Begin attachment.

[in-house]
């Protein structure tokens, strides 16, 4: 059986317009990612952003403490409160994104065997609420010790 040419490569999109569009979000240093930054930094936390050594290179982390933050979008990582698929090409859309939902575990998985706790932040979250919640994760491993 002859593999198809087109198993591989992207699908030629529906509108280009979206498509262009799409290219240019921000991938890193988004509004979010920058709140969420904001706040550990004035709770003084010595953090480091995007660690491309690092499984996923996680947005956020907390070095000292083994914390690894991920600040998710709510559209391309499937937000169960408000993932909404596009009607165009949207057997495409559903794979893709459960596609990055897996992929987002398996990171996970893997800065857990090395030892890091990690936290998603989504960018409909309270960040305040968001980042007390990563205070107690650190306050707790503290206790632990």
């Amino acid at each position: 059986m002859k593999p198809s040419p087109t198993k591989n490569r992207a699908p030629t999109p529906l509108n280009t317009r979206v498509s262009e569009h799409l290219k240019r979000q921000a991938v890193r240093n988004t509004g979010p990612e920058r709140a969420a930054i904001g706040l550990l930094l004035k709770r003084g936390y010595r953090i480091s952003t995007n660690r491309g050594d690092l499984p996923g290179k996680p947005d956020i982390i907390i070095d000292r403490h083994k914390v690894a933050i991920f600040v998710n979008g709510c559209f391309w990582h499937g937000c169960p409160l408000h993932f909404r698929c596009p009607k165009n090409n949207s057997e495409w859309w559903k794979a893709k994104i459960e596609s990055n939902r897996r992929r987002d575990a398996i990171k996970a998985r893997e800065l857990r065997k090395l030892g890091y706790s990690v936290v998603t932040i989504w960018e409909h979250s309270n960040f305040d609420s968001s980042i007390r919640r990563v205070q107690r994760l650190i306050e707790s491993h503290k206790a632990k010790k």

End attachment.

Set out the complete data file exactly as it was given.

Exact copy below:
[in-house]
């Protein structure tokens, strides 16, 4: 059986317009990612952003403490409160994104065997609420010790 040419490569999109569009979000240093930054930094936390050594290179982390933050979008990582698929090409859309939902575990998985706790932040979250919640994760491993 002859593999198809087109198993591989992207699908030629529906509108280009979206498509262009799409290219240019921000991938890193988004509004979010920058709140969420904001706040550990004035709770003084010595953090480091995007660690491309690092499984996923996680947005956020907390070095000292083994914390690894991920600040998710709510559209391309499937937000169960408000993932909404596009009607165009949207057997495409559903794979893709459960596609990055897996992929987002398996990171996970893997800065857990090395030892890091990690936290998603989504960018409909309270960040305040968001980042007390990563205070107690650190306050707790503290206790632990």
């Amino acid at each position: 059986m002859k593999p198809s040419p087109t198993k591989n490569r992207a699908p030629t999109p529906l509108n280009t317009r979206v498509s262009e569009h799409l290219k240019r979000q921000a991938v890193r240093n988004t509004g979010p990612e920058r709140a969420a930054i904001g706040l550990l930094l004035k709770r003084g936390y010595r953090i480091s952003t995007n660690r491309g050594d690092l499984p996923g290179k996680p947005d956020i982390i907390i070095d000292r403490h083994k914390v690894a933050i991920f600040v998710n979008g709510c559209f391309w990582h499937g937000c169960p409160l408000h993932f909404r698929c596009p009607k165009n090409n949207s057997e495409w859309w559903k794979a893709k994104i459960e596609s990055n939902r897996r992929r987002d575990a398996i990171k996970a998985r893997e800065l857990r065997k090395l030892g890091y706790s990690v936290v998603t932040i989504w960018e409909h979250s309270n960040f305040d609420s968001s980042i007390r919640r990563v205070q107690r994760l650190i306050e707790s491993h503290k206790a632990k010790k």